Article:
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Vachon River Expedition
From Pingualuit Crater > Vachon River > Ungava

Laco Kovac and Lynette Chubb
A July 2010 expedition to document, through photos and video, and map the Vachon River canoeing route for future adventurous visitors to the new Pingualuit National Park.

Laco and Lynette paddle the rapids on the Vachon River

Laco Kovac and Lynette Chubb like to canoe and map "less travelled" yet spectacular routes.  Over the last few years, their focus has converged on Northern Quebec and Nunavik, a canoescape relatively unpaddled by others.

The Vachon River rises from the lakes at the base of Pingualuit Crater — an impact crater originally named Chubb Crater (1950’s-60’s) after diamond prospector Frederick W. Chubb. The Crater, visible from space, was renamed "Cratere du Nouveau Quebec" in the 70's, and has now finally reverted to it's truly original Inuit name "Pingualuit".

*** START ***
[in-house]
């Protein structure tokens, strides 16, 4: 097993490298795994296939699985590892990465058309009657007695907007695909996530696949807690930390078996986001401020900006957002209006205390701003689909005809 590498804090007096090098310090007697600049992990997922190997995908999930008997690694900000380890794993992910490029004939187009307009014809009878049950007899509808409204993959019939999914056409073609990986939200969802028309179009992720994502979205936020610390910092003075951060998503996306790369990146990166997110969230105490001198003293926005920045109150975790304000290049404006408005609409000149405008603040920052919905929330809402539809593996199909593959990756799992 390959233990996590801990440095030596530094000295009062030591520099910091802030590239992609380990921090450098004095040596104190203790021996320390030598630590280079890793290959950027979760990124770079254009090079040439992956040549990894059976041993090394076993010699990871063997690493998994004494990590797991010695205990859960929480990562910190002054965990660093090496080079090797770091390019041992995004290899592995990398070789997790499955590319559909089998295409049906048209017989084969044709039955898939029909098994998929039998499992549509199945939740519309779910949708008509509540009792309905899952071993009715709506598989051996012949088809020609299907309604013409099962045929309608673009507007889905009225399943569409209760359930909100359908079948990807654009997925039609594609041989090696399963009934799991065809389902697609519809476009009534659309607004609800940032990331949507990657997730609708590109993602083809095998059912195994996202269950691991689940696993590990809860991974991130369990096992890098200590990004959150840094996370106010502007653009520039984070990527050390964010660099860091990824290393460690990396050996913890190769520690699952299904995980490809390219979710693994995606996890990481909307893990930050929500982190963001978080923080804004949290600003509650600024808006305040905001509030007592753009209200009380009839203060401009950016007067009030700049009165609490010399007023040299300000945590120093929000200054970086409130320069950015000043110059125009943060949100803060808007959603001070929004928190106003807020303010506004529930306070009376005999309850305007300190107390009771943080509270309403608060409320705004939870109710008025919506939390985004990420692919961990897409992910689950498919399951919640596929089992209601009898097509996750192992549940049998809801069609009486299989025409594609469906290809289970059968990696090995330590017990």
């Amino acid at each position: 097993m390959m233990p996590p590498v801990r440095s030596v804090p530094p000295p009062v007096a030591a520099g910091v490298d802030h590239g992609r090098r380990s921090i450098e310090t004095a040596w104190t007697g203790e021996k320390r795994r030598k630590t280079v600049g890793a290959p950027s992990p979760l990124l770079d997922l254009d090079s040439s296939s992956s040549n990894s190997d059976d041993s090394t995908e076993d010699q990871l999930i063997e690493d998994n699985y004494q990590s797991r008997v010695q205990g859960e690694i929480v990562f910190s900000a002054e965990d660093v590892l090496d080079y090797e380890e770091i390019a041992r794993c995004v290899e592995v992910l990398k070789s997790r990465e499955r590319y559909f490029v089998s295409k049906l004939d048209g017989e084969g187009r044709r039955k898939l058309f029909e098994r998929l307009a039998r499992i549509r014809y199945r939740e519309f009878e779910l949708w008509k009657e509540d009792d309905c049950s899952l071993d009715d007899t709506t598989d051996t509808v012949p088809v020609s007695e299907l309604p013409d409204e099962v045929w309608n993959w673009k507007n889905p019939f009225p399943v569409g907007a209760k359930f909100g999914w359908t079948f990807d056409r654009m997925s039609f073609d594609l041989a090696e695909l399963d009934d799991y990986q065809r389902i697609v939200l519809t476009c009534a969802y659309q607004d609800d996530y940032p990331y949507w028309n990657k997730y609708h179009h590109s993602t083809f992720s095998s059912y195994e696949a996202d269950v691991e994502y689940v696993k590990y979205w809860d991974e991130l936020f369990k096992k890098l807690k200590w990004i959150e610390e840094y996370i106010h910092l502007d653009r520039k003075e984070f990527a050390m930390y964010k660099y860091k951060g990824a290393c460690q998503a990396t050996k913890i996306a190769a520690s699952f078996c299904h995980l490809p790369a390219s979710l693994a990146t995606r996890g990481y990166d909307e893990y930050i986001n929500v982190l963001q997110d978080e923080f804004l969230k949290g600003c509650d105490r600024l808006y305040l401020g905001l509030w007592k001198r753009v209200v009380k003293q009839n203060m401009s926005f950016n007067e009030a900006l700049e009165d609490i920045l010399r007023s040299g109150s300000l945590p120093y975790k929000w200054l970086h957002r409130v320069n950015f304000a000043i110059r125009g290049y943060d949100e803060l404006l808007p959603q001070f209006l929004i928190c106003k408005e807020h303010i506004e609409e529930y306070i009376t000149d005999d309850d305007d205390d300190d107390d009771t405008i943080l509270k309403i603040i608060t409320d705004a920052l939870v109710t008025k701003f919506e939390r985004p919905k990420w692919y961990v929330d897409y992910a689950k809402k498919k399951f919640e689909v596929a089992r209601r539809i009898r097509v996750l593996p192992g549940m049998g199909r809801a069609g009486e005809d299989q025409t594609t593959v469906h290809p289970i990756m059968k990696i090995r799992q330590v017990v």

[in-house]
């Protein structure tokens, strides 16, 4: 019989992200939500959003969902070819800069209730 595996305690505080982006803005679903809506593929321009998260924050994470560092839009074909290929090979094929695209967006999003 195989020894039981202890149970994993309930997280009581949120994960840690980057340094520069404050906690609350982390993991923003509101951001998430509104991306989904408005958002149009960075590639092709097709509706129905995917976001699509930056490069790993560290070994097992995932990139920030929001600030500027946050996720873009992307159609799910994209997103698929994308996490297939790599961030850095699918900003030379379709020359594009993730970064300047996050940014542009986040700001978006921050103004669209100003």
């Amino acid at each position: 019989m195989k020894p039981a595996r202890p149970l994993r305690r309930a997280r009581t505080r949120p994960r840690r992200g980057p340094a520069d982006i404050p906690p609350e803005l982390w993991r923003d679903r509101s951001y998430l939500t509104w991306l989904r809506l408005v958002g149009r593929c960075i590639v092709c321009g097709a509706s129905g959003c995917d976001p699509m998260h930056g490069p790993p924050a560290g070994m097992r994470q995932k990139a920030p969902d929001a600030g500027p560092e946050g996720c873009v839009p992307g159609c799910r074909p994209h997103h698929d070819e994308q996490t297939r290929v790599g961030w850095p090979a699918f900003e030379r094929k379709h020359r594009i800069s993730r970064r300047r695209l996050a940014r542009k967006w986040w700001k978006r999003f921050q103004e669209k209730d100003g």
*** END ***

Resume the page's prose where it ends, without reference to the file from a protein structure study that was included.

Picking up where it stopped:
The establishment of Pingualuit National Park in 2008 provided easier access to the Crater with regularly scheduled charter flights from Park headquarters in Kuujjuaq.

The Vachon River is a continuous drop and pool river — rapid after rapid — many of them quite challenging.  It joins the Payne River downstream which is strongly affected by the world-record Ungava tides.

The expedition ended at Kangirsuk on July 29, 2010.

Read more in Laco’s and Lynette report.

Vachon and Payne Rivers Expedition
Click photo for slideshow
Hike around Pingualuit Crater


Adobe PDF download Vachon River Expedition Report (Adobe PDF document)


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